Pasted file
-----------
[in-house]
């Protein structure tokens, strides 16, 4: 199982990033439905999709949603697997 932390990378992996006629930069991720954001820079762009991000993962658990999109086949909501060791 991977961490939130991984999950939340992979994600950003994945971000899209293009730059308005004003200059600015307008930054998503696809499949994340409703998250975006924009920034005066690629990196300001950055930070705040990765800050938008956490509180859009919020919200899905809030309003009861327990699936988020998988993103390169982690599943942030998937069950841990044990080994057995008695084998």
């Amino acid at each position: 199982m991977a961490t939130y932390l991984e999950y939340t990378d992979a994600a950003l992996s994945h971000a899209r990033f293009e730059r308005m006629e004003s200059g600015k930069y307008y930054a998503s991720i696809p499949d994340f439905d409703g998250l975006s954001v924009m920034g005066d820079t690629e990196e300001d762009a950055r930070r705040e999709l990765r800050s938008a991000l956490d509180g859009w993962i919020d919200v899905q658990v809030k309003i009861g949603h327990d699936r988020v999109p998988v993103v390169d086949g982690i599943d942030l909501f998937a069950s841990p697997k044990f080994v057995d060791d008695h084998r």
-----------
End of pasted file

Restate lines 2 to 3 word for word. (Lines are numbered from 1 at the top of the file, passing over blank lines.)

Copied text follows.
């Protein structure tokens, strides 16, 4: 199982990033439905999709949603697997 932390990378992996006629930069991720954001820079762009991000993962658990999109086949909501060791 991977961490939130991984999950939340992979994600950003994945971000899209293009730059308005004003200059600015307008930054998503696809499949994340409703998250975006924009920034005066690629990196300001950055930070705040990765800050938008956490509180859009919020919200899905809030309003009861327990699936988020998988993103390169982690599943942030998937069950841990044990080994057995008695084998």
């Amino acid at each position: 199982m991977a961490t939130y932390l991984e999950y939340t990378d992979a994600a950003l992996s994945h971000a899209r990033f293009e730059r308005m006629e004003s200059g600015k930069y307008y930054a998503s991720i696809p499949d994340f439905d409703g998250l975006s954001v924009m920034g005066d820079t690629e990196e300001d762009a950055r930070r705040e999709l990765r800050s938008a991000l956490d509180g859009w993962i919020d919200v899905q658990v809030k309003i009861g949603h327990d699936r988020v999109p998988v993103v390169d086949g982690i599943d942030l909501f998937a069950s841990p697997k044990f080994v057995d060791d008695h084998r």